A closer look at Wysocki’s unusual roadmap to victory
June 29, 2018 by Patrick Aubyrn in Analysis with 0 comments
View from the Top is a new column from Ultiworld Disc Golf examining the shots that make and break contenders at PDGA Major, National Tour, and Disc Golf Pro Tour tournaments. Here you’ll find in-depth analysis of the most recent coverage combined with historical perspective, statistics, and POV interviews with professionals and media. This week I break down Ricky Wysocki’s road to victory at the Utah Open and examine crucial moments from each round to illustrate keys to his success.
Ricky Wysocki repeated as Utah Open champion this past weekend at the Mulligan’s Creekside Disc Golf Course in Ogden, Utah. The story of the weekend was his titanic 1106-rated final round, which secured a four-stroke victory over Eagle McMahon. We expect this type of performance from Wysocki based on the lofty standards he set in 2017, but he hasn’t delivered on those expectations as often in 2018. At Mulligan’s Creekside, he needed the final round heroics to outpace strong performances from McMahon and Paul McBeth, and overcome an uneven overall performance, which included a 1064-rated 9-under par 49 on Friday and a 1008-rated 2-under par 56 on Saturday. Before we examine the shots that defined his weekend, let’s dive into the stats and put this tournament into perspective.
A Tale Of Two Seasons
A comparison of Wysocki’s 2017 and 2018 UDisc Live Stats indicates regression in most of the main statistical categories. Notably, his Fairway Hits percentage is down 10 points and his Circle 2 in Regulation percentage is down six. The only metric showing improvement is Scramble Rate, which is up six points, but this gain cannot fully cover his declining accuracy off the tee and into the green. As a result, he is scoring approximately one to two strokes worse per round. This difference is reflected in two macro-level statistics: his bogey percentage has gone up by one point from 8% in 2017 to 9% in 2018 and his rating has dropped from 1049 in June of 2017 to 1044 today.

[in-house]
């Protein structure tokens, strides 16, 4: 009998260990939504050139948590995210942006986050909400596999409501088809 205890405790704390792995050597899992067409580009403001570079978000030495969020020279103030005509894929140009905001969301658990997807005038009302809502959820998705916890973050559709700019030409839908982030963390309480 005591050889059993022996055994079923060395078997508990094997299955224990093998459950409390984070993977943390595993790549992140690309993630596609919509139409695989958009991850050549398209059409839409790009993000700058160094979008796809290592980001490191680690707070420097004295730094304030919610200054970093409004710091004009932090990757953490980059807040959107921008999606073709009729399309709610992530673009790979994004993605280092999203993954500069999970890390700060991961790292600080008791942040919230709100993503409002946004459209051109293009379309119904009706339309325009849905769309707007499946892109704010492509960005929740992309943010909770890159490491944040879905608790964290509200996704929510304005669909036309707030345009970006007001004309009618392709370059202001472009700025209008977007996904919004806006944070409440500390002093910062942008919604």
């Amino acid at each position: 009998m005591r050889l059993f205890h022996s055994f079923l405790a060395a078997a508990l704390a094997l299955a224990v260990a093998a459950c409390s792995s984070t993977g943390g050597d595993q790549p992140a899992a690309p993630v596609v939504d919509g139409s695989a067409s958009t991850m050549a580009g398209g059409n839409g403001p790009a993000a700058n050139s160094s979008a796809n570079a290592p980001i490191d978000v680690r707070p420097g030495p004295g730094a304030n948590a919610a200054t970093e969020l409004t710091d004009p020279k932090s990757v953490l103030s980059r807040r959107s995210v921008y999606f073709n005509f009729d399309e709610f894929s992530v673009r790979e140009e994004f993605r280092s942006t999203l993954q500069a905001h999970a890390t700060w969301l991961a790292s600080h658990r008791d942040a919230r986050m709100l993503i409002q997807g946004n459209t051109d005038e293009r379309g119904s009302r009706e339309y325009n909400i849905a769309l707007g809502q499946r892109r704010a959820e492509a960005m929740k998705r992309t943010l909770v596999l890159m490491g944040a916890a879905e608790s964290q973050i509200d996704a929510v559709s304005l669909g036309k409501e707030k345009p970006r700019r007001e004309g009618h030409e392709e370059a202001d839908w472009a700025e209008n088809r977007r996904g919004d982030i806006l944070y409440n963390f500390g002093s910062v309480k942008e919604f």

Last weekend’s Utah Open wasn’t exactly vintage Wysocki — he succumbed to the elements during round two — but his total stats line compares favorably to his 2017 year-end totals. The most appreciable difference is C2 putting percentage: 10% below his current average, 14% below his 2017 average, and 27% (!) below his 2017 Utah Open average. However, in this case, the statistics are somewhat misleading because windy conditions on Saturday considerably impacted scoring.1 Case in point: Wysocki went 1/8 (13%) from downtown on Saturday but in rounds one and three he went a combined 2/7 (29%), officially, or 3/8 (38%) if you include this bomb from 70-plus on hole 16.
On the flip side, it’s remarkable that the other seven category totals don’t reflect the wind conditions despite significant declines compared to average: e.g. C1 in Regulation dropped 31 percentage points from Wysocki’s yearly average to 21%, and his Scramble rate declined 19 points to 57%. They remained high because Sunday proved Saturday’s remedy. His 1106-rated final round boasted impressive gains in all statistical categories, surpassing his 2017 averages. Most impressive of the bunch: 89% Fairway Hits, 89% C2 in Regulation, and 39% Parked. Wysocki’s accuracy from distance resulted in a greater number of easy scoring opportunities.
Let’s now turn our attention to the shots that separated him from the field. Additionally, I identify three key takeaways that illustrate why he emerged victorious despite dramatic swings in fortune.
Takeaway #1: Start Strong
Wysocki shot a 9-under par 49 to open the tournament and claimed sole possession of second place at day’s end, one stroke behind McBeth. His final score belied an inauspicious start. Through seven, he was 1-under par, had missed two C1 putts, and bogeyed hole 6 — the second easiest hole on the course. Three shots mark the turning point in his round, beginning with his missed putt from the drop zone. Though he carded a bogey, this was a pro miss: dead straight, in-line with the target, barely sailing above the pin. It was a course correction on earlier misses low.